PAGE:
No. 47: Sep-Oct 1986
"Over the past 15 years, away from the limelight of mainstream evolutionary argument, cell biologists have been debating a concept that is fundamental to our understanding of how cells evolved. It is the proposal that some of the structures that are found in the larger cells of animals, plants and fungi (eukaryotic cells) are the descendants of simpler bacteria-like organisms (prokaryotic cells) that had at some stage entered into an intracellular existence, or endosymbiosis. The idea is not a new one, but only in the light of modern experimental evidence has it become acceptable to many biologists. If the hypothesis is correct, then virtually all the major groups of familiar organisms originated 'suddenly' through endosymbiotic associations."
Following this lead paragraph, with its paradigm-shaking final sentence, are three pages summarizing the biological evidence favoring evolution by endosymbiosis.
(Kite, Geoffrey; "Evolution by Symbiosis; The Inside Story," New Scientist, p. 50, July 3, 1986.)
Comment. We cannot possibly do justice to this exciting idea of evolution forced by the uniting of different organisms in the limited format of Science Frontiers. Instead, we encourage readers to purchase a new book by L. Margulis and D. Sagan (son of Carl Sagan and L. Margulis) entitled Micro Cosmos.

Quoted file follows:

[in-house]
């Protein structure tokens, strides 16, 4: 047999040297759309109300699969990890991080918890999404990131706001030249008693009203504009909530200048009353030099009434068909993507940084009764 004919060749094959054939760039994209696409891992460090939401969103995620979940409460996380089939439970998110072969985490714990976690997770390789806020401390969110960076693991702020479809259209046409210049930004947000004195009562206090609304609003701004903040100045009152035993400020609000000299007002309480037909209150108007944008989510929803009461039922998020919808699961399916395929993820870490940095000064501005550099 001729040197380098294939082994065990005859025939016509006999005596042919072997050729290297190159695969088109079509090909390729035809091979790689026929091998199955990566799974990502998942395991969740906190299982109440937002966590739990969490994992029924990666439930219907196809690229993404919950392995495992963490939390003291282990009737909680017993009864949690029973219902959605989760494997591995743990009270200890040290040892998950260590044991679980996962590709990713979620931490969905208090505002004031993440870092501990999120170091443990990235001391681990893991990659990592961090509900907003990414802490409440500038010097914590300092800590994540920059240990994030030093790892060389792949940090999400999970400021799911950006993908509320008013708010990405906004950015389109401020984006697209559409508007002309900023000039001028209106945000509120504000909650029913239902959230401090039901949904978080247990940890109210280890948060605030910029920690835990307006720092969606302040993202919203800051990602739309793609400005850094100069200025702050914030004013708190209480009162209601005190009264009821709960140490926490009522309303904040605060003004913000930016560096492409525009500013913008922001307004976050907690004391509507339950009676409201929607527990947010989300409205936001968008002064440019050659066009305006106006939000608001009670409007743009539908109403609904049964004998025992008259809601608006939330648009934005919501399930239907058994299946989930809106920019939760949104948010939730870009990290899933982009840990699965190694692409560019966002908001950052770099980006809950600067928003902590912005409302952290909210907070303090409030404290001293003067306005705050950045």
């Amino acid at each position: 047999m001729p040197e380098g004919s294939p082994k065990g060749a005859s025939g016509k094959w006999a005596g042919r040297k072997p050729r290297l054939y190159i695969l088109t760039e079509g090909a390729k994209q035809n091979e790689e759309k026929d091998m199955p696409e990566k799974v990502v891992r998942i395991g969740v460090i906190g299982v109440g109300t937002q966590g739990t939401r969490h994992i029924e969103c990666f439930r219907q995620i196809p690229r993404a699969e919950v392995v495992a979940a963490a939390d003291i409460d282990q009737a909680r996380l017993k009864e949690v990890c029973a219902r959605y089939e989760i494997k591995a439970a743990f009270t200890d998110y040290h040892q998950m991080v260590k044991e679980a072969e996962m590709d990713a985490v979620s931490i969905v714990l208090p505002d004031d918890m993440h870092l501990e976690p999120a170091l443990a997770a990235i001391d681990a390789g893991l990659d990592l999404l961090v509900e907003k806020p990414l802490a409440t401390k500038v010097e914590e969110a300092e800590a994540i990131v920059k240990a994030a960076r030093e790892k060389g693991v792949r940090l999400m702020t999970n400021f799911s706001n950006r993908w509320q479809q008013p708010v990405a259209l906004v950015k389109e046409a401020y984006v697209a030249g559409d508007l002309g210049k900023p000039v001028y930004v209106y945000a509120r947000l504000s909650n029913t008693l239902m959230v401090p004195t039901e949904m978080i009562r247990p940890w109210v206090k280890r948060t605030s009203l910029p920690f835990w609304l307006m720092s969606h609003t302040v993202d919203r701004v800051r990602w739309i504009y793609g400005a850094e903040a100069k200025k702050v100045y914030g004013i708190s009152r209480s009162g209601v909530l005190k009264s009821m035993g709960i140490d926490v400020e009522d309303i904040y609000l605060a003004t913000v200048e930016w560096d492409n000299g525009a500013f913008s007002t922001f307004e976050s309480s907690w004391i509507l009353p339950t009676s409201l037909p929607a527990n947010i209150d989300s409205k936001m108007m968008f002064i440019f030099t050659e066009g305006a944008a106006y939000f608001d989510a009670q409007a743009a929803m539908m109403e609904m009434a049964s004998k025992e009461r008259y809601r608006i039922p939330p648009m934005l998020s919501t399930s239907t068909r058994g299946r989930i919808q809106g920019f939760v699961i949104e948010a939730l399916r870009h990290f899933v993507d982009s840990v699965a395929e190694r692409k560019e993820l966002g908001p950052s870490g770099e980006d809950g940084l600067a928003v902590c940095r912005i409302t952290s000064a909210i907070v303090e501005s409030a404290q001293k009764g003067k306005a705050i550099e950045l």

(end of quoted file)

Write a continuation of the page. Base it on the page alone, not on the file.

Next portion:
In passing, we must also remark on the obvious relationship of endosymbiosis to F. Hoyle's "evolution from outer space." Hoyle believes that microorganisms and other biological information are transported in cosmic debris.
Finally, the story of Lynn Margulis' uphill fight against scientific skepticism is related in:
(Keller, Evelyn Fox; "One Woman and Her Theory," New Scientist, p. 46, July 3, 1986.)
Serial symbiosis; bacterium to alga to alga; may have led to chloroplasts.|